1. Here the lights are pretty much as they were in the previous shot, which was taken from an angle perpendicular to this.  Therefore the fridge behind her is in shadow, and the front of the cabinets aren’t lit very well.  She is being blasted by a single light — the overhead Dedo with the projection lens.  This light seems bright, but I’m not sure what to do with it yet.
  2. She is also looking a little scary when lit this way.  I try repositioning her, and moving the camera a bit, to see where she is framed best, and what her best angle is.  Do I shoot from above slightly?  Or below?  Just figuring this out.
  3. Trying a different position for the Dedo that is lighting her from the front.
  4. More of the same.  Also playing around with the softbox that is lighting the cabinets — it doesn’t seem to be reaching the front doors very well.
  5. Trying a more symmetrical camera framing.  Also moving the small softbox that was lighting the side of the fridge over, so that it lights the face of the fridge a little better.
  6. Now playing around with the background lights, catching the highlights of the fridge handle.
  7. Here I try lighting Sabela from below, using those LEDs that were lighting the back stage wall before.  Interesting?  Spooky?  Not quite sure yet.  But the light is creating a little glint in her eye, which I like.
  8. Moving around the LEDs, and the puppet…
  9. Trying a far-away fresnel, heavily scrimmed and gelled, to light the fridge and countertop doors.  I feel like this washes everything in light too evenly.
  10. Nix that light.  Now it’s just the overhead softboxes (one over the counter, one over the fridge), the LEDs shining up onto the puppet, and the overhead Dedo with projection lens, which I have now tilted down so it’s just hitting the cabbage.
  11. Now we’re getting somewhere… more moving around these lights…
  12. – 18.  More of the same…

19.  I pull the two LED lights a bit further away, to make the light less dramatic

20.  I turn the overhead Dedo off, just to see what it looks like with MORE dramatic underlighting…  Also add another LED in the background, with some diffusion paper, to add a bit of interest and contrast there…

Final — voilà!  I’m liking this effect.  I have moved the cabbage lower so that it’s not creating harsh shadows on her face.  She has a nice glimmer in her eye from the reflection of these lights, and the cabbage looks good.  The background details can be picked up, but are not too prominent.  I like the shadow of her that now appears on the fridge.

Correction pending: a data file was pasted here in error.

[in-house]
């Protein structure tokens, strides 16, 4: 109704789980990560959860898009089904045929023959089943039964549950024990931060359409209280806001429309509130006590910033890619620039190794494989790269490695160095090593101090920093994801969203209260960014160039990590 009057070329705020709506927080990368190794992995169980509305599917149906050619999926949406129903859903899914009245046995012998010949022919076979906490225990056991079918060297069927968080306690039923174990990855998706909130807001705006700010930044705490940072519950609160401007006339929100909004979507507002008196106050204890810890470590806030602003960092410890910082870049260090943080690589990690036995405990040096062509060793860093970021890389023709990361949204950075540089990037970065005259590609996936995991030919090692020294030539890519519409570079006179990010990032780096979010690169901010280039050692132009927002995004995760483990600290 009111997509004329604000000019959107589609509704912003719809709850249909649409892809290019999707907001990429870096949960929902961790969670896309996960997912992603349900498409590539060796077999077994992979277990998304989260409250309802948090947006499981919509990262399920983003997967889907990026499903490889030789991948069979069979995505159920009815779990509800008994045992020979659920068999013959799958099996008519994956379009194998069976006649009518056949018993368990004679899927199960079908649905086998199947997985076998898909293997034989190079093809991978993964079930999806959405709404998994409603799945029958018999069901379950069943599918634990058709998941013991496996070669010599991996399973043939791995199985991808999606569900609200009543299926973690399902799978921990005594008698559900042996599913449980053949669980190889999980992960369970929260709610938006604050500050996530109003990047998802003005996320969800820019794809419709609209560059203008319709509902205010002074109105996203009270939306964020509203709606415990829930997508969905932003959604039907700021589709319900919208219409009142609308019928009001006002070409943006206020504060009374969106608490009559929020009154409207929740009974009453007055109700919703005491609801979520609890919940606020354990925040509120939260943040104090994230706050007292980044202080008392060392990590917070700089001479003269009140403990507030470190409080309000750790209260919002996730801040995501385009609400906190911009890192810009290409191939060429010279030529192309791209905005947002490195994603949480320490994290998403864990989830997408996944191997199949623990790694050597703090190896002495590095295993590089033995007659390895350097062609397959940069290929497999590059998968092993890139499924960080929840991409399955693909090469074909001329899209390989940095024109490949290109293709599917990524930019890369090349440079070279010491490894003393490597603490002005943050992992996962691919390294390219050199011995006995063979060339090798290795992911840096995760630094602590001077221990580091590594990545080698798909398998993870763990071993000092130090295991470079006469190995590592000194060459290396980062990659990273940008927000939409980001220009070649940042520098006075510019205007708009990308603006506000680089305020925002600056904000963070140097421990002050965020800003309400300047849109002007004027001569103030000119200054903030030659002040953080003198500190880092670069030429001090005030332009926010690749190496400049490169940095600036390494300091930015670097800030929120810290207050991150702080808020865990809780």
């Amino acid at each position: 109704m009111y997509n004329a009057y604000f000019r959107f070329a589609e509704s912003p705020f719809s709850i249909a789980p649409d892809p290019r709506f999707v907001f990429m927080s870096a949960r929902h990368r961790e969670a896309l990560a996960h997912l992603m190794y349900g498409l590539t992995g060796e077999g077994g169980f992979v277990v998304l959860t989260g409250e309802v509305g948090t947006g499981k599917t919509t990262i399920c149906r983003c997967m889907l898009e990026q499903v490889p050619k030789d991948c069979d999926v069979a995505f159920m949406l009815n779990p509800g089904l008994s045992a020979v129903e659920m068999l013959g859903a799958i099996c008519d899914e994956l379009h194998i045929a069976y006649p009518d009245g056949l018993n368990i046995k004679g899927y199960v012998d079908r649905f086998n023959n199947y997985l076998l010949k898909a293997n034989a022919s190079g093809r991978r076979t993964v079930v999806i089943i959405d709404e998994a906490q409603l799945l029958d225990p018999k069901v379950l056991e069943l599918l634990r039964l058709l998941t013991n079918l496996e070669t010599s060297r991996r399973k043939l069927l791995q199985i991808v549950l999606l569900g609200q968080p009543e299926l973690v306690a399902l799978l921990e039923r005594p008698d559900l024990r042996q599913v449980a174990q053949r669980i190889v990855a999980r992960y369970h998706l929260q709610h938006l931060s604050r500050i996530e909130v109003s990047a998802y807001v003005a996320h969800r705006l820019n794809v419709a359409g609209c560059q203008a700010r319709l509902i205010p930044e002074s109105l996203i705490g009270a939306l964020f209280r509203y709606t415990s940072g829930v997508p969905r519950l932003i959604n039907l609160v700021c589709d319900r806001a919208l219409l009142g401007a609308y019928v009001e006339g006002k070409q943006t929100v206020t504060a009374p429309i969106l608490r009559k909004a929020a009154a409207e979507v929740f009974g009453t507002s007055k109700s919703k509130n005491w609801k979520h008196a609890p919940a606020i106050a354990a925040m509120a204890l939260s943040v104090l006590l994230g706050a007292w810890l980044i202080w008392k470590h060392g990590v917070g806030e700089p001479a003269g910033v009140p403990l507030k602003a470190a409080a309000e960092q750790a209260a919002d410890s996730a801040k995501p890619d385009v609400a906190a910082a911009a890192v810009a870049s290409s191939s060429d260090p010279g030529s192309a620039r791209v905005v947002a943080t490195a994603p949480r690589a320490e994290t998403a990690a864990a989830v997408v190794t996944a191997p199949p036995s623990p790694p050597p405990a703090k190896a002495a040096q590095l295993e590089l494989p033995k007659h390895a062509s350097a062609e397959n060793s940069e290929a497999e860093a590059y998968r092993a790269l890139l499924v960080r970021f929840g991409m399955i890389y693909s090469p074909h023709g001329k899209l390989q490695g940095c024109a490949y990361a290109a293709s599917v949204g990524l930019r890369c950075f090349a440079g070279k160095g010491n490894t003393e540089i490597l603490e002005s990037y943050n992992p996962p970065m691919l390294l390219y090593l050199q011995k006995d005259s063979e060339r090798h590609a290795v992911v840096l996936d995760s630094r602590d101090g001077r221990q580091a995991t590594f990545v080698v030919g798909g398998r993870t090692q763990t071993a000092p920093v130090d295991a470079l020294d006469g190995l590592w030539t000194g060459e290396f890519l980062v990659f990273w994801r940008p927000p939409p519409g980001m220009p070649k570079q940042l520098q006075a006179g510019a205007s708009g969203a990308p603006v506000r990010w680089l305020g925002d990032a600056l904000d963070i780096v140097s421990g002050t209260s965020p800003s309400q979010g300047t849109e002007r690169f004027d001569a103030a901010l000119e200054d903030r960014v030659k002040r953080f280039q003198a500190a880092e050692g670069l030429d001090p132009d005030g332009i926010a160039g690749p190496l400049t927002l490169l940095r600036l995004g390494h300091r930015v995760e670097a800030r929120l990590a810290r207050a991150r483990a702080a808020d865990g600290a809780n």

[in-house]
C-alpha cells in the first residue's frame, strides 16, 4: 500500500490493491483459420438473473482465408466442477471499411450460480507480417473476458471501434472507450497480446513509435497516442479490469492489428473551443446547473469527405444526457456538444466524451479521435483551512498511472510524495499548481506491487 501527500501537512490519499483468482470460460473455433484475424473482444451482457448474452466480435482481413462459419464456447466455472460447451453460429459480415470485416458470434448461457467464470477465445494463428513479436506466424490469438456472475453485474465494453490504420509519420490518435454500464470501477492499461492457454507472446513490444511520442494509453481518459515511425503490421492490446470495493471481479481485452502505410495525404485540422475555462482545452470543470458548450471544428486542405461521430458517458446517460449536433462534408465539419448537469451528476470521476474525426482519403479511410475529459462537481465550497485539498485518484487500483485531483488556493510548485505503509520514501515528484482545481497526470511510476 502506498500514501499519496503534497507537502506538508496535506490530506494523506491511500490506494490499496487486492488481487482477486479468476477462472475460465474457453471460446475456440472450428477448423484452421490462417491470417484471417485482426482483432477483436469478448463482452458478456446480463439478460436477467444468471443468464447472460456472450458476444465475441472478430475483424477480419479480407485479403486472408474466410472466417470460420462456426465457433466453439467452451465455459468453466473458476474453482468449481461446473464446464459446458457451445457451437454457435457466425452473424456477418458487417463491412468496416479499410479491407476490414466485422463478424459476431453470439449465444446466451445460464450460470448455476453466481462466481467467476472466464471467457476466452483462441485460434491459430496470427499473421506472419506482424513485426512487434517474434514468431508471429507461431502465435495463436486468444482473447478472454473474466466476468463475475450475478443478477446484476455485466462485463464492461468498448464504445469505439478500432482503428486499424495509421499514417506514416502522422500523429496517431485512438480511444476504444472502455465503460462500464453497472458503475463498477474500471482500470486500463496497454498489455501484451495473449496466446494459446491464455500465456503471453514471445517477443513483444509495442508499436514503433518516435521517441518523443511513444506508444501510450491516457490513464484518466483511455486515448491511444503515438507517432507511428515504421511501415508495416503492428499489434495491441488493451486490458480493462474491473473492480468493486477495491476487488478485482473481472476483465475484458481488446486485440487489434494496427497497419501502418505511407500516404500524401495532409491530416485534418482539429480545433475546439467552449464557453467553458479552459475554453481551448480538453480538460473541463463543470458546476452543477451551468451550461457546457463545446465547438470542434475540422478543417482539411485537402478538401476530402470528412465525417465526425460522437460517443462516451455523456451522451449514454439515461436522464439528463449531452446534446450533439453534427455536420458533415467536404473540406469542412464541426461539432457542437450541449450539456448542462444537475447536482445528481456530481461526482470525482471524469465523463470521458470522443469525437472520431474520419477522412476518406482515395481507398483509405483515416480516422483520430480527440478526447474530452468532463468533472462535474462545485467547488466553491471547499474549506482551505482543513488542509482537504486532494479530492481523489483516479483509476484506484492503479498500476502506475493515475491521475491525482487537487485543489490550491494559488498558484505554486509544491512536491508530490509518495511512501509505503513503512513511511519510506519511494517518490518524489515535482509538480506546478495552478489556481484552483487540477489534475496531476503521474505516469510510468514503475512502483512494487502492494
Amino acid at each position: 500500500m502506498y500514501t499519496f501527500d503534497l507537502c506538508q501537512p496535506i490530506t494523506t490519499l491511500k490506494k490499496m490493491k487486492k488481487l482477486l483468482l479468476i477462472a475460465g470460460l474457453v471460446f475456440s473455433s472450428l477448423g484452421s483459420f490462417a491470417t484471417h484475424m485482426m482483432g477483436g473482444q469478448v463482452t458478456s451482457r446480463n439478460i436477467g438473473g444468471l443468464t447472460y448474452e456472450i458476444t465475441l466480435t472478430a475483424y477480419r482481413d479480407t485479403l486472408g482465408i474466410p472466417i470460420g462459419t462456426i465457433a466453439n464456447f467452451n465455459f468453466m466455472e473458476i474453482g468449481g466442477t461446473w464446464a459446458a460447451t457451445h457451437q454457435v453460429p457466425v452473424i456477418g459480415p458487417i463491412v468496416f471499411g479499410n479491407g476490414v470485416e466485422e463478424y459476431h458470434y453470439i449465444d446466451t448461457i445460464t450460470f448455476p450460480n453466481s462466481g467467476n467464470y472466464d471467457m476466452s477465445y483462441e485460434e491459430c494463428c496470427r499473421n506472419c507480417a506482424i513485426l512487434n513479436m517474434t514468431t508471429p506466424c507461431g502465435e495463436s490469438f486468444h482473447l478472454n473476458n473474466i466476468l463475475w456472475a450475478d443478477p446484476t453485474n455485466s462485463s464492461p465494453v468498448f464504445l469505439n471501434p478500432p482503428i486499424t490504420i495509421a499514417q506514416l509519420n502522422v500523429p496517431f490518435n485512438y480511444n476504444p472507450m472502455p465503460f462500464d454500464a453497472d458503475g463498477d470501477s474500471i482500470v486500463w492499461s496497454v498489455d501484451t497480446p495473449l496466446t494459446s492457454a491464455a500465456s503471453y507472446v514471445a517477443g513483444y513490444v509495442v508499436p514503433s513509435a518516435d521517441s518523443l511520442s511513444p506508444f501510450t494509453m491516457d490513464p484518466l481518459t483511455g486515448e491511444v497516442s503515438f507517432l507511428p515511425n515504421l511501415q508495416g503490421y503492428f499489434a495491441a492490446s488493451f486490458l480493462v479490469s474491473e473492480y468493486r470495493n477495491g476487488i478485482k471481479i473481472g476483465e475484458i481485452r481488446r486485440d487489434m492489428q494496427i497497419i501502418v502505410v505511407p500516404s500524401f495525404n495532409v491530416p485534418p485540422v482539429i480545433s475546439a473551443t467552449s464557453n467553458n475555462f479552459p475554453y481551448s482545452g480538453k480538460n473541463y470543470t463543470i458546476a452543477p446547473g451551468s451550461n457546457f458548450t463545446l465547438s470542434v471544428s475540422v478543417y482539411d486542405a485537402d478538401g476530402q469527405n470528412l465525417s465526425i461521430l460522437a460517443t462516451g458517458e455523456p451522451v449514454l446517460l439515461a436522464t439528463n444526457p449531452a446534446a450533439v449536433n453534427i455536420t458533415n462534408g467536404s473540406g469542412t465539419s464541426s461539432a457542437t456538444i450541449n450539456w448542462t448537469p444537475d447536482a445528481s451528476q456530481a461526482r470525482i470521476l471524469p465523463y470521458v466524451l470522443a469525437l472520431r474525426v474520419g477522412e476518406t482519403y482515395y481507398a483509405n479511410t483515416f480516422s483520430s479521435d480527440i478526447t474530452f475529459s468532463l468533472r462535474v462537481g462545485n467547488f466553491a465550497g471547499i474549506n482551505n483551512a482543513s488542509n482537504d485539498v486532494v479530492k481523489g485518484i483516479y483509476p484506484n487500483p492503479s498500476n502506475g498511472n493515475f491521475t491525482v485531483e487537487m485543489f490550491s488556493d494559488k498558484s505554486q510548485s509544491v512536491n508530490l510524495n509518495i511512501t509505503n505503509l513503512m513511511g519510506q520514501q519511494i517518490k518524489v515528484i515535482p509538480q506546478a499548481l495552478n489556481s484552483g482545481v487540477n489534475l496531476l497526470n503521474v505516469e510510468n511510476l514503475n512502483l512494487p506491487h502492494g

I’m shooting this (purposefully) with a really shallow depth of field.  The camera is set up with a macro lens, a 100mm, set wide open — to f/4.5.

Here are some shots of the lighting and camera setup:

Here you can see the low camera angle, and the fact that it’s upside down!  Luckily Stop Motion Pro flips the image right-side-up for me 🙂

Of course, I have to set her up with proper rigging…  the clothespeg / clamp setup is just temporary.  Since we can’t see her feet in the shot, I’ll have to come up with something sturdy that will hold her legs and clamp down to the set somehow.

Here’s the overall setup.  Some lights are not really being used in this shot, but I’ve left them there for future shots in this sequence where we might see more of the set.  I’m basically just using the two overhead Dedos — one at the far right, and one at the far left of the overhead grid — as well as the two softboxes — one over the fridge, one over the countertops.

The adventure continues… thanks for reading!

Two Magical Videos, and a Question…

Land of Talk


Just wanted to share a couple of beautiful things I’ve seen recently.

Also, I’m searching around for a good way to show video on this blog.  I’m checking out the paid version of Vimeo, which apparently shows better quality HD…  So far I’m not totally convinced that the regular (“basic” free service) quality is better than YouTube.  I’ve looked around for wordpress plugins, and nothing’s worked so far.  Continuing to experiment…

The advantages to YouTube and Vimeo are of course their social aspect.  And it’s nice to have albums and ways to sort videos, and to have them all in one place.  Anyone have any preferences / recommendations for ways to embed video in WordPress, while linking to a more social video site?  With good quality HD footage?  (I feel like that’s asking a lot!  But there must be a way…)

Chapter Vignettes: Lost for Words